The 4 calls and mimics in Table 2 and Fig. 3 were similar in that all of them contained energy at multiple harmonics of 200 Hz between 1-2 kHz, although there many differences in other acoustic characteristics. They all elicited significantly greater behavioral responses than white noise that contained a random distribution of all the stimulatory frequencies. This result is supportive of a hypothesis that the presence of energy at multiple harmonics of about 200 Hz between 1-2 kHz may be important for eliciting female D. citri responses, as observed in a previous study (Rohde et al 2013), while differences in relative amplitudes of harmonics and differences in temporal patterns may have lesser effect. Males also may focus on the presence of multiple harmonics rather than specific frequencies or temporal patterns, considering that in Fig. 3, female replies exhibited both spectral and temporal pattern variability. In addition, we observed multiple occurrences of a female beginning her reply before a male call had ended, which suggests that the total duration of the male call is not a significant determinant in a female's decision to produce a reply.

Part of the reason why D. citri may exhibit some flexibility in the relative amplitudes of different harmonics in their duets is that these aspects of the vibrational signals can be modified in unpredictable ways as the signals are transmitted between duetting partners along the plant substrate (Cocroft et al. 2006; Hambric 2006; Mankin et al. 2008, 2011). In Figs. 2 and 4 for example, only 2 frequencies are outputted to the piezoelectric buzzers, but multiple harmonics of different relative amplitudes can be detected by the accelerometer at the base of the tree. The amplitudes of the harmonics could be different if the buzzer were attached to a different branch or a differently sized tree (Hambric 2006). Only the presence of energy at multiple harmonics, but not a specific pattern of relative amplitudes or durations was found consistently in successful signals observed in Wenninger et al. (2009a), Rohde et al. (2013), and this report.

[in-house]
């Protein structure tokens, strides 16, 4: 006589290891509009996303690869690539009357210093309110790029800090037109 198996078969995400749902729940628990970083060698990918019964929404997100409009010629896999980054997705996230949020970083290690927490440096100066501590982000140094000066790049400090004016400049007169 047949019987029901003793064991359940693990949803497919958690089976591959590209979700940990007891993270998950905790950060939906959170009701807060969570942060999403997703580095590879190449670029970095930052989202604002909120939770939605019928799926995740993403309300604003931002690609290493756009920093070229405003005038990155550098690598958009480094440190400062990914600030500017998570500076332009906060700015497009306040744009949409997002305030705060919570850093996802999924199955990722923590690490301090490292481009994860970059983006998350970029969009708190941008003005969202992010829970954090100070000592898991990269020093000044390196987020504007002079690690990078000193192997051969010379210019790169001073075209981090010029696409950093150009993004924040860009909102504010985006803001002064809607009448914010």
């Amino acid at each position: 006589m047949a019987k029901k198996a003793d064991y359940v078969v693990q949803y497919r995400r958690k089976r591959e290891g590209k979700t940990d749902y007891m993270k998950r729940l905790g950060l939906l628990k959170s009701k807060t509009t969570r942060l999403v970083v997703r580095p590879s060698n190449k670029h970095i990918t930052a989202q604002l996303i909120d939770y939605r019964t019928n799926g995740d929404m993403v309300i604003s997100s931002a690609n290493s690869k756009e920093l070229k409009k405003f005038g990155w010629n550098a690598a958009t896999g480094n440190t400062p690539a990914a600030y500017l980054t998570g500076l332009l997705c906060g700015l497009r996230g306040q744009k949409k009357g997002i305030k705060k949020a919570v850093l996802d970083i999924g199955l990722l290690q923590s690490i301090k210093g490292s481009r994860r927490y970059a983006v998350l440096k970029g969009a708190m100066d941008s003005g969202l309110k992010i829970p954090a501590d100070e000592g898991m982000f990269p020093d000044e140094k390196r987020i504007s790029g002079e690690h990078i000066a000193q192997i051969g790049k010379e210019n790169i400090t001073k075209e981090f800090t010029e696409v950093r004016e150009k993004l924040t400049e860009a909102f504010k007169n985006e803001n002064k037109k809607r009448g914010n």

Fig. 3.

Oscillograms and spectrograms of microcontroller-buzzer or laptop-vibration-exciter signals of different spectral and temporal patterns and the associated replies from test females: A) male-call, B) mop2_12-mimic, C) female-reply, D) mh1200-mimic. White noise is not shown in this figure, but an example of white noise can be seen in Fig. 3 of Rohde et al. (2013). All oscillograms were set at the same vertical scale relative to the signal received at the accelerometer (relative amplitude), and areas of darker shading in the spectrograms indicate higher relative energies at those frequencies and times.

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Fig. 4.